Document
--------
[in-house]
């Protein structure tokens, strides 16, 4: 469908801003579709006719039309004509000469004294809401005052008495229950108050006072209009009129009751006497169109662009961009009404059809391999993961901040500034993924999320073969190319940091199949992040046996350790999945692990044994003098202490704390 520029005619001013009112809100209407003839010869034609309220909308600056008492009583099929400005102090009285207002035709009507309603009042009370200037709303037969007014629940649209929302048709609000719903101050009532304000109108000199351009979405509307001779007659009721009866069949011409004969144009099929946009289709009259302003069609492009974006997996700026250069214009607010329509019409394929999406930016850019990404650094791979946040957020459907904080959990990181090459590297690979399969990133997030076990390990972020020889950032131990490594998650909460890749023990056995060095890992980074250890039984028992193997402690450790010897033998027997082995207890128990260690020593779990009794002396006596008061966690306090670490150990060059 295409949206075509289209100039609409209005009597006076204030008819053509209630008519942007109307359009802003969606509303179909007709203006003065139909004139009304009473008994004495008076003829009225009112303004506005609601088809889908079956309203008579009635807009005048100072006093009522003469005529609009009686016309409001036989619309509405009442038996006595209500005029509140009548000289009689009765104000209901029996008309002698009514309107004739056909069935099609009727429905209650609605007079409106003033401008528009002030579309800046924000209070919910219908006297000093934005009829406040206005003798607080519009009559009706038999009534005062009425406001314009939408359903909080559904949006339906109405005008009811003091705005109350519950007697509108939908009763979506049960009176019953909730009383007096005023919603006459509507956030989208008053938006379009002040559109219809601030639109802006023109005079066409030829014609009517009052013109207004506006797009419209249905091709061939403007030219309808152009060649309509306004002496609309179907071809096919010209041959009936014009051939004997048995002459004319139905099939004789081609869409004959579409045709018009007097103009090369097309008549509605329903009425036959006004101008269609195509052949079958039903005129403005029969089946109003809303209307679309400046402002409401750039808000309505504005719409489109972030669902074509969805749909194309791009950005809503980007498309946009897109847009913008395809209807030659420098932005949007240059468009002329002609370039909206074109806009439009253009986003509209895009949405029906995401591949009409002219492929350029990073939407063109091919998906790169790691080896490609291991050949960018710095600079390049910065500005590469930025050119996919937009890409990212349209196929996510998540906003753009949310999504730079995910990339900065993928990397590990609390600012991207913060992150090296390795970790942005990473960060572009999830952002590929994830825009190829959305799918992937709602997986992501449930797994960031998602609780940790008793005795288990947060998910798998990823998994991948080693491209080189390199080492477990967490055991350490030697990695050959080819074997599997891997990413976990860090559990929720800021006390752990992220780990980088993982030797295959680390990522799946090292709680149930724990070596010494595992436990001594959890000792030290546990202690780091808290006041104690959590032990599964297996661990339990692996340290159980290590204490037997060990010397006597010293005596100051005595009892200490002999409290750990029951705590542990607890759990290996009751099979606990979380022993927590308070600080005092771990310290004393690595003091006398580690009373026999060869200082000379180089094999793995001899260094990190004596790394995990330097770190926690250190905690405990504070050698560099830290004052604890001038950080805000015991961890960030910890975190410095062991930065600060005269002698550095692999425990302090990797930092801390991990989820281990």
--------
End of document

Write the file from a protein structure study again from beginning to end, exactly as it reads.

[in-house]
């Protein structure tokens, strides 16, 4: 469908801003579709006719039309004509000469004294809401005052008495229950108050006072209009009129009751006497169109662009961009009404059809391999993961901040500034993924999320073969190319940091199949992040046996350790999945692990044994003098202490704390 520029005619001013009112809100209407003839010869034609309220909308600056008492009583099929400005102090009285207002035709009507309603009042009370200037709303037969007014629940649209929302048709609000719903101050009532304000109108000199351009979405509307001779007659009721009866069949011409004969144009099929946009289709009259302003069609492009974006997996700026250069214009607010329509019409394929999406930016850019990404650094791979946040957020459907904080959990990181090459590297690979399969990133997030076990390990972020020889950032131990490594998650909460890749023990056995060095890992980074250890039984028992193997402690450790010897033998027997082995207890128990260690020593779990009794002396006596008061966690306090670490150990060059 295409949206075509289209100039609409209005009597006076204030008819053509209630008519942007109307359009802003969606509303179909007709203006003065139909004139009304009473008994004495008076003829009225009112303004506005609601088809889908079956309203008579009635807009005048100072006093009522003469005529609009009686016309409001036989619309509405009442038996006595209500005029509140009548000289009689009765104000209901029996008309002698009514309107004739056909069935099609009727429905209650609605007079409106003033401008528009002030579309800046924000209070919910219908006297000093934005009829406040206005003798607080519009009559009706038999009534005062009425406001314009939408359903909080559904949006339906109405005008009811003091705005109350519950007697509108939908009763979506049960009176019953909730009383007096005023919603006459509507956030989208008053938006379009002040559109219809601030639109802006023109005079066409030829014609009517009052013109207004506006797009419209249905091709061939403007030219309808152009060649309509306004002496609309179907071809096919010209041959009936014009051939004997048995002459004319139905099939004789081609869409004959579409045709018009007097103009090369097309008549509605329903009425036959006004101008269609195509052949079958039903005129403005029969089946109003809303209307679309400046402002409401750039808000309505504005719409489109972030669902074509969805749909194309791009950005809503980007498309946009897109847009913008395809209807030659420098932005949007240059468009002329002609370039909206074109806009439009253009986003509209895009949405029906995401591949009409002219492929350029990073939407063109091919998906790169790691080896490609291991050949960018710095600079390049910065500005590469930025050119996919937009890409990212349209196929996510998540906003753009949310999504730079995910990339900065993928990397590990609390600012991207913060992150090296390795970790942005990473960060572009999830952002590929994830825009190829959305799918992937709602997986992501449930797994960031998602609780940790008793005795288990947060998910798998990823998994991948080693491209080189390199080492477990967490055991350490030697990695050959080819074997599997891997990413976990860090559990929720800021006390752990992220780990980088993982030797295959680390990522799946090292709680149930724990070596010494595992436990001594959890000792030290546990202690780091808290006041104690959590032990599964297996661990339990692996340290159980290590204490037997060990010397006597010293005596100051005595009892200490002999409290750990029951705590542990607890759990290996009751099979606990979380022993927590308070600080005092771990310290004393690595003091006398580690009373026999060869200082000379180089094999793995001899260094990190004596790394995990330097770190926690250190905690405990504070050698560099830290004052604890001038950080805000015991961890960030910890975190410095062991930065600060005269002698550095692999425990302090990797930092801390991990989820281990």